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Avoid This Common Recruiting Mistake — and Forward This to Your Management Team
Posted By David Lee On January 25, 2012 @ 5:03 am In Advice and How-Tos | 3 Comments
While talking about customer service on a radio program, I shared a customer service nightmare story last week that also happens to be a perfect analogy for the mistake so many employers make. More specifically, the way the business allocated resources to advertising vs. customer service mirrored the costly mistake employers make when it comes to recruiting, employer branding , and onboarding .
The story speaks to how often employers waste time, money, and creative horsepower when it comes to attracting and retaining talent because they put their attention in the wrong place.
So here’s the story …
Years ago a friend of mine was telling me how much he loved his Audi. In the same “I love my Audi” story, he mentioned that he will never buy another one again … ever. Before I could ask how Statement A leads to Statement B, he told me that the one and only Audi dealer in the area was a nightmare to deal with. The car-buying experience felt sleazy and the service experience after the sale continued to be a horror show.
He then went on to tell me about another customer of he had met. That customer had brought his car to a dealership out of state for the very same reason my friend disliked this particular dealership.
I knew the name of the dealership, but never had an opinion of them prior to his story.
Fast forward two weeks.
I hear this dealership’s ad on the radio. It is incredibly creative and clever.
When it’s over, I think:
“Isn’t this classic. They spend all this money and creativity coming up with clever ways to get people through the door, only to drive them back out the door by the experience they deliver.”
Since I love analogies and tend to see them everywhere, I then found myself thinking:
“Isn’t this a perfect analogy for what employers do? They spend all kinds of time and money trying to get the best and brightest through their doors, only to drive them back out — or drive them crazy — by the frustrating, disrespectful, and spirit-crushing work experience they deliver.”
Wouldn’t it make sense to invest just as much time, money, and creative horsepower delivering the work experience you promise as you do making a compelling promise to job prospects?
Doesn’t it make sense to invest as much in making sure talent stays once they come through the door, rather than creating a revolving door experience?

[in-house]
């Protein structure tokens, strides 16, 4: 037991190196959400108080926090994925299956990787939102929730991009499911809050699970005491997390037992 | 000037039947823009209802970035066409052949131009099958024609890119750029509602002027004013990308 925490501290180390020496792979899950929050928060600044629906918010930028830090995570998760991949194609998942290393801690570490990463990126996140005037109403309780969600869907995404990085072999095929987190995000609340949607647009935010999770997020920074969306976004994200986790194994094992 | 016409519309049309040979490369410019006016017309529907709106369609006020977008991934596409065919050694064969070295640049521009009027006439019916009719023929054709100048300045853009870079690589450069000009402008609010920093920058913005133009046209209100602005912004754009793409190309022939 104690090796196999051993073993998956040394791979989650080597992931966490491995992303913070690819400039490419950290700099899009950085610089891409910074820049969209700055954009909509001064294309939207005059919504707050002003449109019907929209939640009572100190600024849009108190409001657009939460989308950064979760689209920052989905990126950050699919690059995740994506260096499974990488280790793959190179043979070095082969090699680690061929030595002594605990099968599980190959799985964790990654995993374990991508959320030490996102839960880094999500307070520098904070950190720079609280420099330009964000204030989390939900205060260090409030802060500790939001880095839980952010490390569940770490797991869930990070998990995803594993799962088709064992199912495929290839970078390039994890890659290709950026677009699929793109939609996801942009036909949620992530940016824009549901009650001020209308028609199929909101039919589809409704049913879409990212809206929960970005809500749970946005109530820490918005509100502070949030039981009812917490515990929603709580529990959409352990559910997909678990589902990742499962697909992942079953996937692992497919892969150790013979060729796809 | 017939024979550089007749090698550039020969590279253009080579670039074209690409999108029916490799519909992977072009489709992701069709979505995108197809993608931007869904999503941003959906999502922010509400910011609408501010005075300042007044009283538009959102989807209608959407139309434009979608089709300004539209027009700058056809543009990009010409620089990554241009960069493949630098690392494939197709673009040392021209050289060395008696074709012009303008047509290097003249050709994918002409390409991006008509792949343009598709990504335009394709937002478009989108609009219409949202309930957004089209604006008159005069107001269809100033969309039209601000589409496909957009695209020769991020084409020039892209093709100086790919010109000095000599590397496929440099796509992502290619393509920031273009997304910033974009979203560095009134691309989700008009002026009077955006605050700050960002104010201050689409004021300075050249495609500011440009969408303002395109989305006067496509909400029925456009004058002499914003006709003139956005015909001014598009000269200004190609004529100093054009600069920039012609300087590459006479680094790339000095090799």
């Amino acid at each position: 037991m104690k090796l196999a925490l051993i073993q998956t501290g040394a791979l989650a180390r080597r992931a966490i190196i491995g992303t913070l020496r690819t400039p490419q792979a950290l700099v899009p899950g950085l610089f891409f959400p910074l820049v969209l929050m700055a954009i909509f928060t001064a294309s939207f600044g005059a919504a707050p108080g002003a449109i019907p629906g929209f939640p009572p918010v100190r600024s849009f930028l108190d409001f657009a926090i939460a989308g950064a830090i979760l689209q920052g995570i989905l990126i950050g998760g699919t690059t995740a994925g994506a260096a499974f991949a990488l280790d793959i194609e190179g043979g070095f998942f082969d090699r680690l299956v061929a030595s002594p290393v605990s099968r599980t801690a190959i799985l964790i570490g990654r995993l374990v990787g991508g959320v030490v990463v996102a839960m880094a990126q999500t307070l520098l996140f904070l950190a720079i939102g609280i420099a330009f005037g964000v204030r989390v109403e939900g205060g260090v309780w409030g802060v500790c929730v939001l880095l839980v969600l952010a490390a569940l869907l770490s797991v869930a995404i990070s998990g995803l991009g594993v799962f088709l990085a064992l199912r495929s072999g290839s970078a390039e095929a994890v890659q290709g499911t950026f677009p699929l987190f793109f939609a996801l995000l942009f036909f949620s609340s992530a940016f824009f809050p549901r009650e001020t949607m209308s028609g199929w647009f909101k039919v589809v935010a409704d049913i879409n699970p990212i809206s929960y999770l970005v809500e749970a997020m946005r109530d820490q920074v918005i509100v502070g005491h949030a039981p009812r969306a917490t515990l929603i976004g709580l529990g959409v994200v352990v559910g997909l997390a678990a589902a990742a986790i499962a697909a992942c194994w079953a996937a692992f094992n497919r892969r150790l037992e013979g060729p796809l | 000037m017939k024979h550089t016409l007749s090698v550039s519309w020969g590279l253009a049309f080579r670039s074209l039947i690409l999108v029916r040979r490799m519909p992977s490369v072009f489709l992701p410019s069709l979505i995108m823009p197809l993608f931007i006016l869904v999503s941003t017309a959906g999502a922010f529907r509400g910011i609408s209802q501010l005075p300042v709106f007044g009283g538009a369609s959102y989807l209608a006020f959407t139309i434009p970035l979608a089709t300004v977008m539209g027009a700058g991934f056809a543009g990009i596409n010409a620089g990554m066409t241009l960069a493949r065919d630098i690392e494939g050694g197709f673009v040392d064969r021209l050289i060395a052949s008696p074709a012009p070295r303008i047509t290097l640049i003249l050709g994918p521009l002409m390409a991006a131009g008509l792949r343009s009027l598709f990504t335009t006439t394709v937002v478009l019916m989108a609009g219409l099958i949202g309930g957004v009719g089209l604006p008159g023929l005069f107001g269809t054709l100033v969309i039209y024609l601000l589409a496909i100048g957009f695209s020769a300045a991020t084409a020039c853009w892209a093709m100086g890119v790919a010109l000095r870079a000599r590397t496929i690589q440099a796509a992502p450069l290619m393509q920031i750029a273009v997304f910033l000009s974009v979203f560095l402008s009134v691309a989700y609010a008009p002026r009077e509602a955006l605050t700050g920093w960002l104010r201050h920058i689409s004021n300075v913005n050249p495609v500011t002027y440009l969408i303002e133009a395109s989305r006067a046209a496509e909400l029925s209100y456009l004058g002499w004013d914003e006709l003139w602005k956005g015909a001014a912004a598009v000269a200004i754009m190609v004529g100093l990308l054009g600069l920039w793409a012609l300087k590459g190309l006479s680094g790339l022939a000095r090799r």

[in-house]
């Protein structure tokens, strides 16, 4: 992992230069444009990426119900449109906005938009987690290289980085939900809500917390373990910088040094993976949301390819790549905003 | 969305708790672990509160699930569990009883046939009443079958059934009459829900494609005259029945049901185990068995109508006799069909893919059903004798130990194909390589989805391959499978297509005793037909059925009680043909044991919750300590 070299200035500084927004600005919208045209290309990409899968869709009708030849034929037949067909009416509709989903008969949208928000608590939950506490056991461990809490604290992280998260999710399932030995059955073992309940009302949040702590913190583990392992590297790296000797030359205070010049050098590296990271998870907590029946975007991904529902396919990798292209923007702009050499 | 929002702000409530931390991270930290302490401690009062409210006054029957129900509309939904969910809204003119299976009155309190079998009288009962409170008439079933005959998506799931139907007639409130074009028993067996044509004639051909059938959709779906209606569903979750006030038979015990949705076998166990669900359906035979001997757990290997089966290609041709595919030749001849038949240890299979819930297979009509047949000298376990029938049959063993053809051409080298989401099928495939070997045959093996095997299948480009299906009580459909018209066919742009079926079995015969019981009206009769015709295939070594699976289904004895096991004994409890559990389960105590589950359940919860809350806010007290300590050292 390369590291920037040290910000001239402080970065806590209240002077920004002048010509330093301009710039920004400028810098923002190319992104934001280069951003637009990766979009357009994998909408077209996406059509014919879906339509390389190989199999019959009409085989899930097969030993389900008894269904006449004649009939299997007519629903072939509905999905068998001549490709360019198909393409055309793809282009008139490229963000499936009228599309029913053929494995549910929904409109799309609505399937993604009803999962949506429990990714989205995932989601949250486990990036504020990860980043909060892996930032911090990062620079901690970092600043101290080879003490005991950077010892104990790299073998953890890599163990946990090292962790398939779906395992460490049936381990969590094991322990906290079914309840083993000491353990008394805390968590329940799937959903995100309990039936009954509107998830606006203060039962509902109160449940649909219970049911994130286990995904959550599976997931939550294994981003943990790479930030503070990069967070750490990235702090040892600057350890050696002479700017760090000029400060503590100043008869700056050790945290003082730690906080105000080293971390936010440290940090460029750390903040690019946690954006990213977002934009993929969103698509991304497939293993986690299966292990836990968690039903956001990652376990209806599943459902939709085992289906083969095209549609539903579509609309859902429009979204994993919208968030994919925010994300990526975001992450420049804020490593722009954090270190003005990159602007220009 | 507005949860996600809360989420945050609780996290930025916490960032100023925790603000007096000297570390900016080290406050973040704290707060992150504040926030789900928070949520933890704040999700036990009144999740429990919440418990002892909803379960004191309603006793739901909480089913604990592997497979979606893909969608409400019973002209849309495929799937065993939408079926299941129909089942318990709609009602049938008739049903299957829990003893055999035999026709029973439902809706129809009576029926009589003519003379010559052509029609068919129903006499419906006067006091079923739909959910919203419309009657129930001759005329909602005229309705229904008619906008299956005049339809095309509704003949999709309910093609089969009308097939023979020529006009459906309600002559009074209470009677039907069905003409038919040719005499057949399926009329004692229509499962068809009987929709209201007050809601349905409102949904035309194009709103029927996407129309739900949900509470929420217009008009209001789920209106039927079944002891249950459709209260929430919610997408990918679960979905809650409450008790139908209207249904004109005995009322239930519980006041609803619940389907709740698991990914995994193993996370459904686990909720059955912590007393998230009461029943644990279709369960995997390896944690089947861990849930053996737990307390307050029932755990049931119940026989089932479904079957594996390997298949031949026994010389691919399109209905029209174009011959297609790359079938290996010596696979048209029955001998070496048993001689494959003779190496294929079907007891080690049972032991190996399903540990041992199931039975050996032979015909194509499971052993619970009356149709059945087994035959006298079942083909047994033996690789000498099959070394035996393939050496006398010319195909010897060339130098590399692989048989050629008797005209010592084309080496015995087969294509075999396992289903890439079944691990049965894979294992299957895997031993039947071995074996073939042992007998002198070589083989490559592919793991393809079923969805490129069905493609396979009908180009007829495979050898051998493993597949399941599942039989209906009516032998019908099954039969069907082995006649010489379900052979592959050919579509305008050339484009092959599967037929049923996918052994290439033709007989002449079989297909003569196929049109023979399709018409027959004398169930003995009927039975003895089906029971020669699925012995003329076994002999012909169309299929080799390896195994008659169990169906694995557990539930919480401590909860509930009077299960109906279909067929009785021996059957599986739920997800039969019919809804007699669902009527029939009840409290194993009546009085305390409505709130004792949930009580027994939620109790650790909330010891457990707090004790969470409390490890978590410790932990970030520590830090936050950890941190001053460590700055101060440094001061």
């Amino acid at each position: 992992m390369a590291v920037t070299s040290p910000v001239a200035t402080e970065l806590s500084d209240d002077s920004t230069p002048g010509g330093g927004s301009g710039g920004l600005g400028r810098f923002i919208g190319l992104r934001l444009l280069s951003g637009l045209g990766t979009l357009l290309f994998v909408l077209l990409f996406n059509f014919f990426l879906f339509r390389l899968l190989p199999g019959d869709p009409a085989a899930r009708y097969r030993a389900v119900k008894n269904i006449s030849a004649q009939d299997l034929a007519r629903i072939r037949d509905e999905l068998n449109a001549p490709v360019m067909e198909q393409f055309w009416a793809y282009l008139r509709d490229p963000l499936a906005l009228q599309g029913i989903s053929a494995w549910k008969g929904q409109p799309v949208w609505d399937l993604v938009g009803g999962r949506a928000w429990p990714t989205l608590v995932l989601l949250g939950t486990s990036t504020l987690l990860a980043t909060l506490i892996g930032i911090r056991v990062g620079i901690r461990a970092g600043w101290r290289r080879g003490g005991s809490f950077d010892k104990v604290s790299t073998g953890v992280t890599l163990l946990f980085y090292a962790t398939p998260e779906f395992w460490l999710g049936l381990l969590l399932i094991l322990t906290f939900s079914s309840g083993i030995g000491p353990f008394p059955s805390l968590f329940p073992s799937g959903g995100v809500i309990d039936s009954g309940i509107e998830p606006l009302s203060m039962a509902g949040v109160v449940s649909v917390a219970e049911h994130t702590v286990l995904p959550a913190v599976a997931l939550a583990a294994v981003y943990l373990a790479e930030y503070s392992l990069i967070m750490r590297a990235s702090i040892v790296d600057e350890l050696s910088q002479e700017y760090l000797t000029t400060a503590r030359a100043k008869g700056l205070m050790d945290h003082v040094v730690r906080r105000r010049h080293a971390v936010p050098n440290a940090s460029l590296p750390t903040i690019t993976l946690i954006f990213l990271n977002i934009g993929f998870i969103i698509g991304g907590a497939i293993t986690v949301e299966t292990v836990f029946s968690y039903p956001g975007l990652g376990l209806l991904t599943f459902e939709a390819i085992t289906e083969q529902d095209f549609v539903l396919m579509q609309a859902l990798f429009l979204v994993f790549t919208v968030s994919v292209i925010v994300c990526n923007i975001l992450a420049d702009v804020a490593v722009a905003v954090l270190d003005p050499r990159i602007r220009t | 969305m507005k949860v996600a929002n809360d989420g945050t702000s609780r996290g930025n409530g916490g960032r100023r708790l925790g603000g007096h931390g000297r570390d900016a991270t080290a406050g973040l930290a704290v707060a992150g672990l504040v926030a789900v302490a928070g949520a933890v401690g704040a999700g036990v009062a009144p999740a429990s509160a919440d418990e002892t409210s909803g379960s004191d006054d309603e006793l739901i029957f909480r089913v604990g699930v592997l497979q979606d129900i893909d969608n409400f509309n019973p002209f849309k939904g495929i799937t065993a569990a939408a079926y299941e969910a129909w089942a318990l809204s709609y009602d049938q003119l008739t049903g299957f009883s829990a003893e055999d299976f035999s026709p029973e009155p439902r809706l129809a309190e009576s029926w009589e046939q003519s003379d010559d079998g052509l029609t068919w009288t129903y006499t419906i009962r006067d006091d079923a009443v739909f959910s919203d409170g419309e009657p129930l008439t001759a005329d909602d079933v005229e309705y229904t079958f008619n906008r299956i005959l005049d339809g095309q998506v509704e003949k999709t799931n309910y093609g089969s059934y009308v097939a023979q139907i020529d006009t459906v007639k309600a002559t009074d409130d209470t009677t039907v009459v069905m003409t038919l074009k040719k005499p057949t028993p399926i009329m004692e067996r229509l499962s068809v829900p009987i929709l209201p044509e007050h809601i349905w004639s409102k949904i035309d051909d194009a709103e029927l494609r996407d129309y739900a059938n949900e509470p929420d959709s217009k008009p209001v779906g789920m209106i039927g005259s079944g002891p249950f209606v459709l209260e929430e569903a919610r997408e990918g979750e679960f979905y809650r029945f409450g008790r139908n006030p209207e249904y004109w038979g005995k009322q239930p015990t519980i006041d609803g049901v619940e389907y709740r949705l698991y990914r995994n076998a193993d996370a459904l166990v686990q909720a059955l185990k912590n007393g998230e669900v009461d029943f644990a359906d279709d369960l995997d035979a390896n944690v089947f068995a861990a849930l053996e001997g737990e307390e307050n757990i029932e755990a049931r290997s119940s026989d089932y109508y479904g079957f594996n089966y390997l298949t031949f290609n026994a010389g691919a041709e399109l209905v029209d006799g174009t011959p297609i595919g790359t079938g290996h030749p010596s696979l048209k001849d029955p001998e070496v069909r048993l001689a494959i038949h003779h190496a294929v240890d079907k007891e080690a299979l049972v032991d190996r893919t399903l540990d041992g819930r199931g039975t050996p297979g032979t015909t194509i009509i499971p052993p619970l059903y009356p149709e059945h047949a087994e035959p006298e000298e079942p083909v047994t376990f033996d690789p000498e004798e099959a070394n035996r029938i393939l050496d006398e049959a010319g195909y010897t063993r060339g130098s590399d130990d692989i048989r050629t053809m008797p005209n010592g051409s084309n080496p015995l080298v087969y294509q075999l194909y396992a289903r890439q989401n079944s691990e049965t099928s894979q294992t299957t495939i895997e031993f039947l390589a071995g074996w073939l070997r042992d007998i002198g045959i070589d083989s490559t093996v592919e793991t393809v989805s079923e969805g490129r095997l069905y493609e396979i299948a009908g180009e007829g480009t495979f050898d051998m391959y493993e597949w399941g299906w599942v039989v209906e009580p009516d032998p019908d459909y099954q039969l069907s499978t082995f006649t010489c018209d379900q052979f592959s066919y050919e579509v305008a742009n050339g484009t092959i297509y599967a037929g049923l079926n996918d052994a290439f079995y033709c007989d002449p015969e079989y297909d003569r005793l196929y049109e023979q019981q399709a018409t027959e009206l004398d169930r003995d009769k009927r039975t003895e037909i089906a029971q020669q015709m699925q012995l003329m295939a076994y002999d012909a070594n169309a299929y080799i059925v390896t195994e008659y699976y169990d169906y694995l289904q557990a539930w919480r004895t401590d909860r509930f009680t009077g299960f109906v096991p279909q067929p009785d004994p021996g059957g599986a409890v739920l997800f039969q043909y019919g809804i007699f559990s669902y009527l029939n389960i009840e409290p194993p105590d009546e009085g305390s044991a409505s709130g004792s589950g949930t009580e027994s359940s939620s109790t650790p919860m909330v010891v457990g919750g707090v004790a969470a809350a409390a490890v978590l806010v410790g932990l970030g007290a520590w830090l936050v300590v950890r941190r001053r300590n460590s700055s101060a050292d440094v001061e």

Doesn’t it make sense to create a work experience that makes your employees not only happy to stay, but also want to tell their talented friends: “This is an awesome place to work. When there’s an opening, I’ll let you know”?
Think of how much money you could help your employer save in recruiting costs if you helped them create a work experience that turned your employees into a volunteer recruiting firm.
If all this makes sense to you, here’s what you can do about it.
Share this article with your leadership team and suggest that you, as a team, examine:
Share this article with your employees as a conversation starter. Find out from them whether they would recommend you as an employer, and why … or why not. Don’t just do this as a survey. I have found over the years that interviews and focus groups provide much richer, more actionable information. I don’t recommend replacing surveys with them, but combining the two.
Invest in helping your managers learn:
If you are serious about not just getting talent “through the door,” but also keeping them and bringing out the best in them, forward this article to your management team and your direct reports, and get the process rolling.
Article printed from ERE.net: http://www.ere.net
URL to article: http://www.ere.net/2012/01/25/something-to-think-about-and-forward-to-your-management-team/
URLs in this post:
 employer branding: http://www.ere.net/tags/branding
 onboarding: http://www.ere.net/tags/onboarding
 Image: http://www.ere.net/wp-content/uploads/2012/01/careersaudi.jpg
 Todd described in the comment here: http://www.ere.net/2012/01/17/recruiters-do-you-suck-hint-no/comment-page-1/#comment-60972
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